What is a small bowel prolapse?
Prolapse of the small bowel occurs when the small intestine (or small bowel) gets pushed down into the lower pelvic cavity and pushes the upper portion of the vagina. As a result, a bulge creates.
Small bowel prolapse can also be called an enterocele.
The risk of experiencing small bowel prolapse increases when your pelvic floor and muscles that support pelvic organs are weakened. The stress and pressure from childbirth, pregnancy, aging, and others factors can cause the weakening of the ligament and muscles supporting the pelvic floor.
Usually, for the management of prolapsed small bowel, non-surgical and self-care methods are available. However, for severe cases, you will need surgery to deal with prolapse.
Symptoms of small bowel prolapse
Mild prolapse of the small bowel may be asymptomatic and cause no signs. Though, if you have a more advanced form of bowel prolapse, you may experience:
- Discomfort in vaginal area and pain during intercourse
- An uncomfortable pulling sensation in your pelvis that becomes less intense as you lie down
- The appearance of a soft bulge of tissue in your vaginal area
- The sensation of fullness, pressure, or even pain in your pelvis
- Painful feelings in your low back that become easier when you lie down
Often, women that experience small bowel prolapse may also encounter the prolapse of other pelvic organs. For example, it can be bladder prolapse, uterus prolapse, rectum prolapse, etc.
When should I see a doctor?
It is important to see a doctor if you are experiencing any bowel prolapse symptoms that disturb you.
Causes of the small bowel prolapse
The most common cause of any type of prolapse is increased pressure on the pelvic floor. Certain conditions and activities may lead to elevation of the pressure on the pelvic floor. Such activities and conditions involve regular lifting of heavy objects or persistent bronchitis and frequent cough, pregnancy and childbirth, obesity, chronic constipation or straining during bowel movements.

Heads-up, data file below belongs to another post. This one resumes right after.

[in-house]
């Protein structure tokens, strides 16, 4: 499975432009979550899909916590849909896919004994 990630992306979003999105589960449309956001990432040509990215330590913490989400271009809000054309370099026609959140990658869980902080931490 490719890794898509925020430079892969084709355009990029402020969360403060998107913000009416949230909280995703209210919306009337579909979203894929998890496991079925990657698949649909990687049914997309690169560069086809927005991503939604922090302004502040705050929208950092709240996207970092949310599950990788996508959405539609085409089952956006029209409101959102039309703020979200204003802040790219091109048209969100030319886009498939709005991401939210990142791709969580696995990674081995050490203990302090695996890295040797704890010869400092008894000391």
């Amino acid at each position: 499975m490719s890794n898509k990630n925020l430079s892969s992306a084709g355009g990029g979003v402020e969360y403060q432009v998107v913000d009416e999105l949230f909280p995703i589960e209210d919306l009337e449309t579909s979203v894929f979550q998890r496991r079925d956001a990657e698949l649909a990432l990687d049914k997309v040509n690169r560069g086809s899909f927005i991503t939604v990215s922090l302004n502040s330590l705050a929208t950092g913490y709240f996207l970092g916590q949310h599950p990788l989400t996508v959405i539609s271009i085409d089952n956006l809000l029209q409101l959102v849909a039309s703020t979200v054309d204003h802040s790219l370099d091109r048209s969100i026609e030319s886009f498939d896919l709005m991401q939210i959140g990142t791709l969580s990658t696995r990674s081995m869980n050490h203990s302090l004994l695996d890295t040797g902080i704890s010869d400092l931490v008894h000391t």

How pregnancy and childbirth affect the development of bowel prolapse
Among the most common causes for the development of pelvic organs prolapses are pregnancy and childbirth. However, it doesn’t mean that all women that gave birth may have a prolapse. As well as the fact that the woman didn’t give birth doesn’t exclude the chance of prolapse development. Some women have strong enough muscles, fascia and ligaments in the pelvis to avoid prolapse after pregnancy and childbirth.
The muscles, ligaments, and fascia supporting your vagina stretch and weaken as you go through labour and pregnancy. It leads to pelvic organs prolapse.
The development of prolapse is associated with certain factors. Such factors include:
- Age. The risk of small bowel prolapse development increases as we get older. The main cause is that with age, muscles in our body become weaker, and we lose muscle mass. The same thing happens with your pelvic muscles. Therefore, aging contributes to bowel prolapse development.
- Increased abdominal pressure. Increased pressure in your abdomen contributes to the development of bowel prolapses. Overweight, chronic cough, straining during bowel movements, and other factors may lead to increased pressure in your stomach.
- Pelvic surgery. If you underwent removal of the uterus (hysterectomy) or surgical incontinence treatment, you’re at higher risk of experiencing bowel prolapse.
- Smoking. Due to frequent coughing, smoking increases abdominal pressure, which in turn causes prolapse.
- Pregnancy and childbirth. As mentioned above, vaginal delivery elevates the risk of the development of pelvic organs prolapse because it may weaken the supporting muscles and ligaments of the pelvic floor. There is a correlation between the number of pregnancies the woman gives and the risk of prolapse development. In this way, the risk increases with each pregnancy. However, women who had only cesarean delivery are at lower risk.
- Connective tissue disorders. Some people are prepossessed for small bowel prolapse development. Due to genetic features, these people have weaker connective tissue in their pelvic area. Therefore, they are more susceptible to experiencing pelvic organs prolapse.
- Race. The risk of developing pelvic organ prolapse is higher for Hispanic and white women.
Prevention of small bowel prolapse
You can reduce your chances of experiencing small bowel prolapse by following such tips:
- Treat a continuous cough
- Maintain healthy weight
- Avoid smoking
- Escape lifting of heavy objects
- Prevent constipation